Of nights more soft and frequent, hearts that nowHos woke he from the wildness of that dream ?

No-no-lhe storm may beat upon his brow, Alas! he lold not-but he did awake

Unfelt—unsparing—but a night like this,
To curse the wither'd heart that would not break.

A night of beauty, mock'd such breast as his.
IX.

XI.
books, for his volume heretofore was Man,
With eye more curious he appear'd lo scan,

He turn'd within his solitary hall, And oft , in sullen mooil, for many a day,

And his high shadow shot along the wall: From all communion he would start away:

There were the painted forms of other times, dod then, his rarely-call’d attendants said, [tread 'Twas all they left of virtues or of crimes, Thro' night's long hours would sound his hurried Save vague tradition; and the gloomy vaults er the dark gallery, where his fathers frown'd That hid their dust, their foibles, and their faults; In rule bit antique portraiture around:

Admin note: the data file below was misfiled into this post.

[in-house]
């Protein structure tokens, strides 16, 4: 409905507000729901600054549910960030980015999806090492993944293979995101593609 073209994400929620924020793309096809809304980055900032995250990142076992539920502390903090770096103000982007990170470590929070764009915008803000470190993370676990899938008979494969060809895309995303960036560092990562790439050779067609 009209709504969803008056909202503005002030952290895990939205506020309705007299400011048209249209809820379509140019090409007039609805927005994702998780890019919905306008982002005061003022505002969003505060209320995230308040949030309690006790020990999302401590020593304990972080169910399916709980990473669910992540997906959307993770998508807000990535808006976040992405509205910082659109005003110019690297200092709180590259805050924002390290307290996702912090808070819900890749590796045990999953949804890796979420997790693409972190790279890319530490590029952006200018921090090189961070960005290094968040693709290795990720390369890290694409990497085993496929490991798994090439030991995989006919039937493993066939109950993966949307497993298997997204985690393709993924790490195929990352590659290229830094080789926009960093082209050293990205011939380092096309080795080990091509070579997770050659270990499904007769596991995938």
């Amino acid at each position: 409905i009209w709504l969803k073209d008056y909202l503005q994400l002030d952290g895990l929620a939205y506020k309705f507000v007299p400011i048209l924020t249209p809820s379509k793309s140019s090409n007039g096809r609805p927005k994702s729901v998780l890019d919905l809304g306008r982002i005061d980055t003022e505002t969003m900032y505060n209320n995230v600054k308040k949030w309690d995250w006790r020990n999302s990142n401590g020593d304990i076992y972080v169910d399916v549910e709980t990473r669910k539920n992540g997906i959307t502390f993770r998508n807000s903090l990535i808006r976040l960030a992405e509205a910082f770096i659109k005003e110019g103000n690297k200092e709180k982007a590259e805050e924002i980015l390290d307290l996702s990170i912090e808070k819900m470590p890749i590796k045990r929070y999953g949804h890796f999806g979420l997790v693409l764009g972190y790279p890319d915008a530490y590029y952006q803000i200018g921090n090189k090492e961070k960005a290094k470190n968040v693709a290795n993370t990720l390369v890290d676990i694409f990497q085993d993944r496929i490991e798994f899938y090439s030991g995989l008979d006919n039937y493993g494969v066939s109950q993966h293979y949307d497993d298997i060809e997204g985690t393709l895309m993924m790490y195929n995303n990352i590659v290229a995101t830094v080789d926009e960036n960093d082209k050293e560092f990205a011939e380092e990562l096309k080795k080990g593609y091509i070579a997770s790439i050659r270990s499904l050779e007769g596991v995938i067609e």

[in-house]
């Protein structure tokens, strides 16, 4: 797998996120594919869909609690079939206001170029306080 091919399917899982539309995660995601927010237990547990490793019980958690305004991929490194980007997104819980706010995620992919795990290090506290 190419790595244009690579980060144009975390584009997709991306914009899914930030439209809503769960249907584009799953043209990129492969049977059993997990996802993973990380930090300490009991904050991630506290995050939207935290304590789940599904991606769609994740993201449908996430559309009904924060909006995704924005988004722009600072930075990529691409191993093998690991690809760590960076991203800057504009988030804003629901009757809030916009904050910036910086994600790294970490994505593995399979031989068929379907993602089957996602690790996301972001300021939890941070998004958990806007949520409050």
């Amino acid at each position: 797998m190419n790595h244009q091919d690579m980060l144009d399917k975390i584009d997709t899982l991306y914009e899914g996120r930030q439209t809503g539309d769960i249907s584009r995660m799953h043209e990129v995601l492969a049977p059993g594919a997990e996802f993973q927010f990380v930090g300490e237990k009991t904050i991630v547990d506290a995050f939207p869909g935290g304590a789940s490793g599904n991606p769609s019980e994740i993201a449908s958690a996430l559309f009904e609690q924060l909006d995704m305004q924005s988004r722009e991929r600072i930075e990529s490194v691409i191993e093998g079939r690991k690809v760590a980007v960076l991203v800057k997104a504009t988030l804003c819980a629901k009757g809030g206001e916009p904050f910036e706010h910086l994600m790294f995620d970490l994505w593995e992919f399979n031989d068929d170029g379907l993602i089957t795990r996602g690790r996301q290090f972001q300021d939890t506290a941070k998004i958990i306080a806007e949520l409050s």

And half a column of the pompous page, They heard, bul whisper'd—that must not be That speeds the specious tale from age to age;

Where History's pen ils praise or blame supplies, The sound of words less earthly than his own. And lies like Truth, and still most truly lies. les

, liey who chose might smile, but some had seen He wandering mused, and as the moonbeam shone The; scarce knew what, but more than should have Through the dim lattice o’er the floor of stone, #by gazed he so upon the ghastly head been. And the high fretted roof, and saints, that there A bich hands profane had gather'd from the dead, O'er Gothic windows knelt in pictured prayer, That still beside his opend volume lay,

Reflected in fantastic figures grew, As if to startle all save him away?